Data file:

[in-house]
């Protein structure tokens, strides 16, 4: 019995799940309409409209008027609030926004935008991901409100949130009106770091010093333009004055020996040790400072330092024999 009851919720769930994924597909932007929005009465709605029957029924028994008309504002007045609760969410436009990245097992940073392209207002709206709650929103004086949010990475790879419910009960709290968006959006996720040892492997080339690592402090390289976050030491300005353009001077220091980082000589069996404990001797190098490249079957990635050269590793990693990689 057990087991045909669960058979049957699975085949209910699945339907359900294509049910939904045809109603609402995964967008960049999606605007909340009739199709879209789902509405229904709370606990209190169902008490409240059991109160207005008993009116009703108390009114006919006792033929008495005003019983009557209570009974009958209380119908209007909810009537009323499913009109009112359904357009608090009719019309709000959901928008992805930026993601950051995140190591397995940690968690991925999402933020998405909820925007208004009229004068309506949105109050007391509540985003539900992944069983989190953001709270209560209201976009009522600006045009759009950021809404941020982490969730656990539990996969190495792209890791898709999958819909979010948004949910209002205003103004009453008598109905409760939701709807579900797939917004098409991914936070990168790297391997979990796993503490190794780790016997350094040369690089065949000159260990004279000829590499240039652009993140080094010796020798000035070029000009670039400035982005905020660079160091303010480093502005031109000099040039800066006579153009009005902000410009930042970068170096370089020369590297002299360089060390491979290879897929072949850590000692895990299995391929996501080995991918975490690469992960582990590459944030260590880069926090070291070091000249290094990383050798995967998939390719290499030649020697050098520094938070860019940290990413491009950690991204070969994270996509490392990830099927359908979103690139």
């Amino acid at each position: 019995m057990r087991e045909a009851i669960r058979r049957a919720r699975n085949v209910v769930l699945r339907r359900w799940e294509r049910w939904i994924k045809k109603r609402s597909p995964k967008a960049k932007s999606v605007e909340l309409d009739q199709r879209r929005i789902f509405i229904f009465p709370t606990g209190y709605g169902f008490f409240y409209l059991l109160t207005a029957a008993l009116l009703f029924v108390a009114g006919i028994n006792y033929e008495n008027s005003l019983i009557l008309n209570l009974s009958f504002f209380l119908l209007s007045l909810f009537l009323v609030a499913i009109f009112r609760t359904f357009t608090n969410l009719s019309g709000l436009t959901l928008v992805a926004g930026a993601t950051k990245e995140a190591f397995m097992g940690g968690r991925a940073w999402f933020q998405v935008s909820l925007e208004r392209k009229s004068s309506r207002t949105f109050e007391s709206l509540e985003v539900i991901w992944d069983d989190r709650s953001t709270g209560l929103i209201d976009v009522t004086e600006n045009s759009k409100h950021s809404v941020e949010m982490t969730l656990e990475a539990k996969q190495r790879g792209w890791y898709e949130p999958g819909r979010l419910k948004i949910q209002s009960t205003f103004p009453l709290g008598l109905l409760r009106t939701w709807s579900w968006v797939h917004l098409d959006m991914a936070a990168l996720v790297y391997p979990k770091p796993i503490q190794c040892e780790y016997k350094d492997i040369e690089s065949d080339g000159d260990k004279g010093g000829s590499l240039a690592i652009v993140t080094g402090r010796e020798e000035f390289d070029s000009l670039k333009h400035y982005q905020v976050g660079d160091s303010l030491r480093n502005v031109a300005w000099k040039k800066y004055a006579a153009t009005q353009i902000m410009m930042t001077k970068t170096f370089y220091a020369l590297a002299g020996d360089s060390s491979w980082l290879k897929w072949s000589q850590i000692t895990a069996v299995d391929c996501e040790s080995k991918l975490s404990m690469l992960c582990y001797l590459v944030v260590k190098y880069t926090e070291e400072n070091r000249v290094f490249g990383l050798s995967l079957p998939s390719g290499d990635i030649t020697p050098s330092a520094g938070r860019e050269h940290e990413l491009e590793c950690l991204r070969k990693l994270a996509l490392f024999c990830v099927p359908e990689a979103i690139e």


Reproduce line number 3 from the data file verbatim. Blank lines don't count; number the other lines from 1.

């Amino acid at each position: 019995m057990r087991e045909a009851i669960r058979r049957a919720r699975n085949v209910v769930l699945r339907r359900w799940e294509r049910w939904i994924k045809k109603r609402s597909p995964k967008a960049k932007s999606v605007e909340l309409d009739q199709r879209r929005i789902f509405i229904f009465p709370t606990g209190y709605g169902f008490f409240y409209l059991l109160t207005a029957a008993l009116l009703f029924v108390a009114g006919i028994n006792y033929e008495n008027s005003l019983i009557l008309n209570l009974s009958f504002f209380l119908l209007s007045l909810f009537l009323v609030a499913i009109f009112r609760t359904f357009t608090n969410l009719s019309g709000l436009t959901l928008v992805a926004g930026a993601t950051k990245e995140a190591f397995m097992g940690g968690r991925a940073w999402f933020q998405v935008s909820l925007e208004r392209k009229s004068s309506r207002t949105f109050e007391s709206l509540e985003v539900i991901w992944d069983d989190r709650s953001t709270g209560l929103i209201d976009v009522t004086e600006n045009s759009k409100h950021s809404v941020e949010m982490t969730l656990e990475a539990k996969q190495r790879g792209w890791y898709e949130p999958g819909r979010l419910k948004i949910q209002s009960t205003f103004p009453l709290g008598l109905l409760r009106t939701w709807s579900w968006v797939h917004l098409d959006m991914a936070a990168l996720v790297y391997p979990k770091p796993i503490q190794c040892e780790y016997k350094d492997i040369e690089s065949d080339g000159d260990k004279g010093g000829s590499l240039a690592i652009v993140t080094g402090r010796e020798e000035f390289d070029s000009l670039k333009h400035y982005q905020v976050g660079d160091s303010l030491r480093n502005v031109a300005w000099k040039k800066y004055a006579a153009t009005q353009i902000m410009m930042t001077k970068t170096f370089y220091a020369l590297a002299g020996d360089s060390s491979w980082l290879k897929w072949s000589q850590i000692t895990a069996v299995d391929c996501e040790s080995k991918l975490s404990m690469l992960c582990y001797l590459v944030v260590k190098y880069t926090e070291e400072n070091r000249v290094f490249g990383l050798s995967l079957p998939s390719g290499d990635i030649t020697p050098s330092a520094g938070r860019e050269h940290e990413l491009e590793c950690l991204r070969k990693l994270a996509l490392f024999c990830v099927p359908e990689a979103i690139e």